Incidentally, I and plenty of others think that Hudson Hawk rocks! Some people just don't get it I suppose."
Enjoyable But Lazy
Only-A-Child | 07/18/2007
(3 out of 5 stars)
"There are two mysteries to "Striking Distance" (1993) which drive this movie and provide the character motivation; as things build toward a climax (and only ten minutes remain to wrap everything up) you know that two has to be one-that the same thing will be the answer to both questions because not enough time remains to untangle two "different" sets of misdirection.
Of course first-time viewers applying first-class logical reasoning skills will never guess the answer, because someone (presumably the writers) cheats at the end and introduces the deus ex machina device. Dating back to Greek tragedy, deus ex machina is when an artificial character is suddenly introduced to untangle a hopelessly contrived plot. Looking back for clues to the involvement of this character you realize that there are none and that the writers have intentionally kept the audience ignorant, a cheap way to surprise the viewer, the drawback being that the technique makes it impossible to inject even the tiniest bit of suspense into the viewing process. What clues there are were inserted just to jerk the viewer around.
They cheat again with another of those stupid villain resurrection fight sequences at the very end. You know this tired stuff, show evidence that the villain could not possibly have escaped then have him Jason-like magically surface alive and kicking. The sad part being that it doesn't work (which must have been obvious during the editing process), it is totally unnecessary, and it could have been seamlessly trimmed out during post-production. Lose those moronic 20 seconds and you could add about 10 IQ points to the target audience.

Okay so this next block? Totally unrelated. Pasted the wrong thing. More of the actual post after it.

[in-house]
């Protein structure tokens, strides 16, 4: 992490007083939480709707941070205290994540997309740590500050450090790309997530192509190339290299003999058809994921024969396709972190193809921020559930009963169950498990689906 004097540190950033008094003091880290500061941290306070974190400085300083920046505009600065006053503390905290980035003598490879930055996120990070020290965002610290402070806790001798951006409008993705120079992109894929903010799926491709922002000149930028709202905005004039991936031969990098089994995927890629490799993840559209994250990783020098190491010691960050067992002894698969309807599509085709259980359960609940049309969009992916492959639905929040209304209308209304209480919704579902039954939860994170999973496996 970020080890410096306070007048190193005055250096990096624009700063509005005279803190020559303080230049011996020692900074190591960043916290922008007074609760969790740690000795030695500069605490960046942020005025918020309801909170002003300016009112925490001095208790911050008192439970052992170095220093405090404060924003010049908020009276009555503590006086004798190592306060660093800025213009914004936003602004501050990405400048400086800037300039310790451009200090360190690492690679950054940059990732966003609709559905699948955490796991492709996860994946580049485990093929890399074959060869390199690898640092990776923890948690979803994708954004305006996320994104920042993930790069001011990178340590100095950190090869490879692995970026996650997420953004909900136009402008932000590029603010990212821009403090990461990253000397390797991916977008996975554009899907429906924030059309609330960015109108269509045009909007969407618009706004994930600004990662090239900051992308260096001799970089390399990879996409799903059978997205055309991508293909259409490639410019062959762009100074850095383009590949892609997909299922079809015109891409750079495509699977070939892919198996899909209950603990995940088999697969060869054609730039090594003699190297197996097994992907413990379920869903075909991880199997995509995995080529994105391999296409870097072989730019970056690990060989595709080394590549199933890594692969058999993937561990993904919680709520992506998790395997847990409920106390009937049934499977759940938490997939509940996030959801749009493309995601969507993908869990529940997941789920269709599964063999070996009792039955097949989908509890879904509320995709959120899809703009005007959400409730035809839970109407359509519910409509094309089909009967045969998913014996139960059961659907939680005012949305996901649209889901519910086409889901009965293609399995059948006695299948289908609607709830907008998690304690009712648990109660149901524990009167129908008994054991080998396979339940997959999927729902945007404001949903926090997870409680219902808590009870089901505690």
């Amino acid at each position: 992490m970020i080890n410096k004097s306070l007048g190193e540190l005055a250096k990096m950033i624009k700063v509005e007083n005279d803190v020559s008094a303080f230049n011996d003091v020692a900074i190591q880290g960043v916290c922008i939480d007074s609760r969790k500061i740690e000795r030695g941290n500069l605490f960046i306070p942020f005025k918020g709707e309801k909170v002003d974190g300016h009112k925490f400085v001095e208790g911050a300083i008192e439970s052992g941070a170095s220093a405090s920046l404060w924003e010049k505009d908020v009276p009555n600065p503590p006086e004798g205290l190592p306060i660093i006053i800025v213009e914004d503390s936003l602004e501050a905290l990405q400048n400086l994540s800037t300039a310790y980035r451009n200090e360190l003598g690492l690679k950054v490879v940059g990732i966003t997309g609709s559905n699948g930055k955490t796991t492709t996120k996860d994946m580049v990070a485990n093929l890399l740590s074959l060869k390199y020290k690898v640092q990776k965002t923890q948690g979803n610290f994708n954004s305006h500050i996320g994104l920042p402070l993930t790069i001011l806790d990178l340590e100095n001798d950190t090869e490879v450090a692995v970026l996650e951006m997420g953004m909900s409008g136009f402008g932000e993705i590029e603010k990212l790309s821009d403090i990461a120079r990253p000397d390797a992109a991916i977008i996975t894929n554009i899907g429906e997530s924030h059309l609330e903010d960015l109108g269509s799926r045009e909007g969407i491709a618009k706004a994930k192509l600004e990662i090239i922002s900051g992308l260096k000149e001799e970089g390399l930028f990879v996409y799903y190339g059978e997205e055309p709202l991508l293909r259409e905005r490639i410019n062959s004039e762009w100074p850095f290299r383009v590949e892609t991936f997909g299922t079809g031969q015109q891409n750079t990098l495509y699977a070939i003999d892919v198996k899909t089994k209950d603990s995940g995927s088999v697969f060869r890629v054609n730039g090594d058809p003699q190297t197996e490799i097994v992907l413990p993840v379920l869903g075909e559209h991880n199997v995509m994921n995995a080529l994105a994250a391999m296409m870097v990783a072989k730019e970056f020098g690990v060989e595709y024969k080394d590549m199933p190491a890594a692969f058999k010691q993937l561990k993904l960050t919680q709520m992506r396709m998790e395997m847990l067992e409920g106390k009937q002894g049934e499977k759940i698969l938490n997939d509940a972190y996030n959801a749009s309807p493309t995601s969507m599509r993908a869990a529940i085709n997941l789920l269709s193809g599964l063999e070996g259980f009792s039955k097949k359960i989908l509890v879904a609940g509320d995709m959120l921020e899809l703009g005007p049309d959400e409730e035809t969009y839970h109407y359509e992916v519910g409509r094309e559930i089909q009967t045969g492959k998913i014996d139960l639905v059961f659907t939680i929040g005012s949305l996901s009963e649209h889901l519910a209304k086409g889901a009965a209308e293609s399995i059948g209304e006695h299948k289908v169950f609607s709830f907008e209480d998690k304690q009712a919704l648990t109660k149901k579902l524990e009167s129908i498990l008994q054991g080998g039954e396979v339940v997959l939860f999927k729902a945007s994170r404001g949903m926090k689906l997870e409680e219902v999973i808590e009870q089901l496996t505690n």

That said, it is otherwise an entertaining film. Bruce Willis plays a trouble-making Pittsburgh cop named Hardy and.... big surprise.... he's unpopular with the department brass. He is demoted and paired with Sarah Jessica Parker patrolling the three rivers for the River Rescue Squad. Their romance is predictable but the chemistry is good and the relationship has a nice low-key charm. The river patrol provides an opportunity to stage some nice 1940's style action and chase scenes. Hardy is very easy to identify with so you can get a nice vicarious rush from his point-of-view.
Hardy is unpopular because he testified against his first partner in a police brutality case, because he insists that a serial killer is still at large, and that only someone on the force could be the serial killer. So mystery #1 is the identity of the serial killer. Mystery #2 is who killed Hardy's father (a police Captain) about the same time as the first round of serial killings. . His uncle (Dennis Farina) is on the force, and at one time so were two of his uncle's sons, Hardy's cousins and childhood friends. Not much is revealed about them because doing so would require a much more intelligent screenplay. One seems to be a violent nut case so you know he could not possibly be involved in the killings.
Roger Ebert summed it all up nicely in a template: "A rebel cop stirs up trouble and is disciplined, but determines to stay on the trail of a serial killer, while meanwhile he is assigned a partner that first he hates and then he likes, while the killer cleverly tries to frame him. Add several chase scenes and a deadly confrontation in which all of the key characters magically congregate at the same time."
Then again, what do I know? I'm only a child."